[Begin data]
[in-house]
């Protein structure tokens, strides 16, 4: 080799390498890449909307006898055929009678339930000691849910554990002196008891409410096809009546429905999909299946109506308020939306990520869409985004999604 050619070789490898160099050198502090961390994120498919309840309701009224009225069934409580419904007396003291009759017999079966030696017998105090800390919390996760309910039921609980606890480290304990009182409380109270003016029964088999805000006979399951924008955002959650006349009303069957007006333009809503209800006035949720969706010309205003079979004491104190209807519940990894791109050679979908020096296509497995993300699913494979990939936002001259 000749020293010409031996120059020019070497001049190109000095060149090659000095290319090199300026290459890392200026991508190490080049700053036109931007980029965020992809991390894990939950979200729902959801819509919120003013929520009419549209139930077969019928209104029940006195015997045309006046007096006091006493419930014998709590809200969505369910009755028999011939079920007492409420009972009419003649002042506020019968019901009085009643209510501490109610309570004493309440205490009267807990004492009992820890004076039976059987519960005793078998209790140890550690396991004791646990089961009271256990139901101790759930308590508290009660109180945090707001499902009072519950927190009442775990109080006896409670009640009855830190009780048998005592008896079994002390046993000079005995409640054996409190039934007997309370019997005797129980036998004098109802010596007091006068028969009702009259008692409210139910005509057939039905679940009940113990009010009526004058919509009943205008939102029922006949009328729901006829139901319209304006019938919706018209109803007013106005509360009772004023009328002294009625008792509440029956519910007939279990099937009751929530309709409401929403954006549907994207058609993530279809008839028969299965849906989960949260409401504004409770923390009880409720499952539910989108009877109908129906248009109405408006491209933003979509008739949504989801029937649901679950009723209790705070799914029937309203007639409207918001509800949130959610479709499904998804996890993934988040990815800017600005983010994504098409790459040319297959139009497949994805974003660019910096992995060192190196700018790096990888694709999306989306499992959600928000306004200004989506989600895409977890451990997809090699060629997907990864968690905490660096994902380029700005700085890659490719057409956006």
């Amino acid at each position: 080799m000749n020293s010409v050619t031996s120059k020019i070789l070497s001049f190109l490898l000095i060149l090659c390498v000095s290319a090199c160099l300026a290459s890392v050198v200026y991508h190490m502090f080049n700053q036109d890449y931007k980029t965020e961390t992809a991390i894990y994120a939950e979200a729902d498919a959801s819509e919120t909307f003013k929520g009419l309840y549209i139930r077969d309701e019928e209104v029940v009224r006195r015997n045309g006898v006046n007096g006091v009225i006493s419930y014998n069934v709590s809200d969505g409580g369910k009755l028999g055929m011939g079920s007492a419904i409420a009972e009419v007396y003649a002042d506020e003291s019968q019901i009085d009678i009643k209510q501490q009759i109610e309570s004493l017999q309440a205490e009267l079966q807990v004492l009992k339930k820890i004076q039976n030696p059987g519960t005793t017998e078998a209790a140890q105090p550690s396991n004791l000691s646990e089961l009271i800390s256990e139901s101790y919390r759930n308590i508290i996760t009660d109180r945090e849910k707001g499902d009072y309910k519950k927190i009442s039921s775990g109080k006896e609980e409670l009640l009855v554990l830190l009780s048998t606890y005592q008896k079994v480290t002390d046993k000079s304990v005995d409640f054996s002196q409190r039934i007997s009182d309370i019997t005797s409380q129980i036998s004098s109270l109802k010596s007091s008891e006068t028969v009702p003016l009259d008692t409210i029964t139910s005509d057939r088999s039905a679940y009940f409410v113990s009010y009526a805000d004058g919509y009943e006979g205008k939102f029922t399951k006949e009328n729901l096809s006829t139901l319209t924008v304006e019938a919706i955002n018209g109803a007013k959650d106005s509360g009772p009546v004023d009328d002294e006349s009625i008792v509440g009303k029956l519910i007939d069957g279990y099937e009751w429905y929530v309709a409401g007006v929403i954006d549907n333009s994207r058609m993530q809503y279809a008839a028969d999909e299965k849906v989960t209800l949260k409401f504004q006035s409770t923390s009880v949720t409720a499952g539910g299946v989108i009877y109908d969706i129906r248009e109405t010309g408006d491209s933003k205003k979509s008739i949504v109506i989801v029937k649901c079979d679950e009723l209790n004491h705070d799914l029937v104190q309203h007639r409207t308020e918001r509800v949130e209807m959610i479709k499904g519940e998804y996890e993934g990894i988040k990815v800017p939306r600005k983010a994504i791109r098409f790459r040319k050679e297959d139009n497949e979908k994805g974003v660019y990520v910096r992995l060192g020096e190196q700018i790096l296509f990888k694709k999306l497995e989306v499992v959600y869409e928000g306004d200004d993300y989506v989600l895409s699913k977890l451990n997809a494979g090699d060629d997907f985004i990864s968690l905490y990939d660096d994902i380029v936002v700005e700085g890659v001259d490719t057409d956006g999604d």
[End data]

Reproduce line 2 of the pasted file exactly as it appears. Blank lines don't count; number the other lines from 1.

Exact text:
């Protein structure tokens, strides 16, 4: 080799390498890449909307006898055929009678339930000691849910554990002196008891409410096809009546429905999909299946109506308020939306990520869409985004999604 050619070789490898160099050198502090961390994120498919309840309701009224009225069934409580419904007396003291009759017999079966030696017998105090800390919390996760309910039921609980606890480290304990009182409380109270003016029964088999805000006979399951924008955002959650006349009303069957007006333009809503209800006035949720969706010309205003079979004491104190209807519940990894791109050679979908020096296509497995993300699913494979990939936002001259 000749020293010409031996120059020019070497001049190109000095060149090659000095290319090199300026290459890392200026991508190490080049700053036109931007980029965020992809991390894990939950979200729902959801819509919120003013929520009419549209139930077969019928209104029940006195015997045309006046007096006091006493419930014998709590809200969505369910009755028999011939079920007492409420009972009419003649002042506020019968019901009085009643209510501490109610309570004493309440205490009267807990004492009992820890004076039976059987519960005793078998209790140890550690396991004791646990089961009271256990139901101790759930308590508290009660109180945090707001499902009072519950927190009442775990109080006896409670009640009855830190009780048998005592008896079994002390046993000079005995409640054996409190039934007997309370019997005797129980036998004098109802010596007091006068028969009702009259008692409210139910005509057939039905679940009940113990009010009526004058919509009943205008939102029922006949009328729901006829139901319209304006019938919706018209109803007013106005509360009772004023009328002294009625008792509440029956519910007939279990099937009751929530309709409401929403954006549907994207058609993530279809008839028969299965849906989960949260409401504004409770923390009880409720499952539910989108009877109908129906248009109405408006491209933003979509008739949504989801029937649901679950009723209790705070799914029937309203007639409207918001509800949130959610479709499904998804996890993934988040990815800017600005983010994504098409790459040319297959139009497949994805974003660019910096992995060192190196700018790096990888694709999306989306499992959600928000306004200004989506989600895409977890451990997809090699060629997907990864968690905490660096994902380029700005700085890659490719057409956006």